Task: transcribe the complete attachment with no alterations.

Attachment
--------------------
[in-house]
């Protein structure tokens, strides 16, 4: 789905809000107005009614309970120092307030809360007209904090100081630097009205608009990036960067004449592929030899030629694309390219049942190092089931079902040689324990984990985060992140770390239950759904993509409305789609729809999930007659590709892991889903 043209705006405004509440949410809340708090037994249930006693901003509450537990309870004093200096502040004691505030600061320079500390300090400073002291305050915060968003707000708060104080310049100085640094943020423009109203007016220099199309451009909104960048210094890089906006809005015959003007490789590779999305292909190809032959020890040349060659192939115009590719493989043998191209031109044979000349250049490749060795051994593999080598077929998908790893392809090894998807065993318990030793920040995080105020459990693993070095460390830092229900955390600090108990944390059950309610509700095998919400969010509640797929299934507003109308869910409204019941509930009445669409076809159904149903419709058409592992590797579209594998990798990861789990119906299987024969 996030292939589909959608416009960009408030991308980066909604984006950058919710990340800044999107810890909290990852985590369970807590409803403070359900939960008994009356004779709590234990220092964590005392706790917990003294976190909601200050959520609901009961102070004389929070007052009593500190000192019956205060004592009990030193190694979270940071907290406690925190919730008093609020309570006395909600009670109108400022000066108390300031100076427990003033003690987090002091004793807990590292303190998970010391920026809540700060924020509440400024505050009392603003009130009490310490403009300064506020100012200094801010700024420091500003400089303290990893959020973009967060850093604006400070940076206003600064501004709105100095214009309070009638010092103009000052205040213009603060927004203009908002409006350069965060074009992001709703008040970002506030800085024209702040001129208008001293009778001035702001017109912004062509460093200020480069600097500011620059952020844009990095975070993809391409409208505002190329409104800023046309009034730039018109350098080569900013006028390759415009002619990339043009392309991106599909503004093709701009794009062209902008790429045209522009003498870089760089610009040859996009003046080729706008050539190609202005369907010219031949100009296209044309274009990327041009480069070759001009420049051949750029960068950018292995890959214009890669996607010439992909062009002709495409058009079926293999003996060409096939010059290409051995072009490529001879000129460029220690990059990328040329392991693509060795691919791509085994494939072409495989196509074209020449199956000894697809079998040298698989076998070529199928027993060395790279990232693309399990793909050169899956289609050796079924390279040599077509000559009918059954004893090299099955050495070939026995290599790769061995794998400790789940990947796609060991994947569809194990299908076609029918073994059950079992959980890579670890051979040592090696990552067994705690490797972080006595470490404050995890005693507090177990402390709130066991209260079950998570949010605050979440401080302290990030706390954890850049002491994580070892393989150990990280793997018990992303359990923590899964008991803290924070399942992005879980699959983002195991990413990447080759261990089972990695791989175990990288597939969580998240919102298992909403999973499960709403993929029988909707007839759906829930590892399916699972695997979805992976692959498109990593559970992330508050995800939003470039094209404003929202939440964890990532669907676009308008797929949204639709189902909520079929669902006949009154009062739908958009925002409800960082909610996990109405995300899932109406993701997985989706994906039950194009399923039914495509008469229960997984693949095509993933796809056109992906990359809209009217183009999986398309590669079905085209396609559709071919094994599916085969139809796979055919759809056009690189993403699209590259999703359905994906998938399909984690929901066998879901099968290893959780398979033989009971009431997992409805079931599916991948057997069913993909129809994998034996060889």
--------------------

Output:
[in-house]
């Protein structure tokens, strides 16, 4: 789905809000107005009614309970120092307030809360007209904090100081630097009205608009990036960067004449592929030899030629694309390219049942190092089931079902040689324990984990985060992140770390239950759904993509409305789609729809999930007659590709892991889903 043209705006405004509440949410809340708090037994249930006693901003509450537990309870004093200096502040004691505030600061320079500390300090400073002291305050915060968003707000708060104080310049100085640094943020423009109203007016220099199309451009909104960048210094890089906006809005015959003007490789590779999305292909190809032959020890040349060659192939115009590719493989043998191209031109044979000349250049490749060795051994593999080598077929998908790893392809090894998807065993318990030793920040995080105020459990693993070095460390830092229900955390600090108990944390059950309610509700095998919400969010509640797929299934507003109308869910409204019941509930009445669409076809159904149903419709058409592992590797579209594998990798990861789990119906299987024969 996030292939589909959608416009960009408030991308980066909604984006950058919710990340800044999107810890909290990852985590369970807590409803403070359900939960008994009356004779709590234990220092964590005392706790917990003294976190909601200050959520609901009961102070004389929070007052009593500190000192019956205060004592009990030193190694979270940071907290406690925190919730008093609020309570006395909600009670109108400022000066108390300031100076427990003033003690987090002091004793807990590292303190998970010391920026809540700060924020509440400024505050009392603003009130009490310490403009300064506020100012200094801010700024420091500003400089303290990893959020973009967060850093604006400070940076206003600064501004709105100095214009309070009638010092103009000052205040213009603060927004203009908002409006350069965060074009992001709703008040970002506030800085024209702040001129208008001293009778001035702001017109912004062509460093200020480069600097500011620059952020844009990095975070993809391409409208505002190329409104800023046309009034730039018109350098080569900013006028390759415009002619990339043009392309991106599909503004093709701009794009062209902008790429045209522009003498870089760089610009040859996009003046080729706008050539190609202005369907010219031949100009296209044309274009990327041009480069070759001009420049051949750029960068950018292995890959214009890669996607010439992909062009002709495409058009079926293999003996060409096939010059290409051995072009490529001879000129460029220690990059990328040329392991693509060795691919791509085994494939072409495989196509074209020449199956000894697809079998040298698989076998070529199928027993060395790279990232693309399990793909050169899956289609050796079924390279040599077509000559009918059954004893090299099955050495070939026995290599790769061995794998400790789940990947796609060991994947569809194990299908076609029918073994059950079992959980890579670890051979040592090696990552067994705690490797972080006595470490404050995890005693507090177990402390709130066991209260079950998570949010605050979440401080302290990030706390954890850049002491994580070892393989150990990280793997018990992303359990923590899964008991803290924070399942992005879980699959983002195991990413990447080759261990089972990695791989175990990288597939969580998240919102298992909403999973499960709403993929029988909707007839759906829930590892399916699972695997979805992976692959498109990593559970992330508050995800939003470039094209404003929202939440964890990532669907676009308008797929949204639709189902909520079929669902006949009154009062739908958009925002409800960082909610996990109405995300899932109406993701997985989706994906039950194009399923039914495509008469229960997984693949095509993933796809056109992906990359809209009217183009999986398309590669079905085209396609559709071919094994599916085969139809796979055919759809056009690189993403699209590259999703359905994906998938399909984690929901066998879901099968290893959780398979033989009971009431997992409805079931599916991948057997069913993909129809994998034996060889």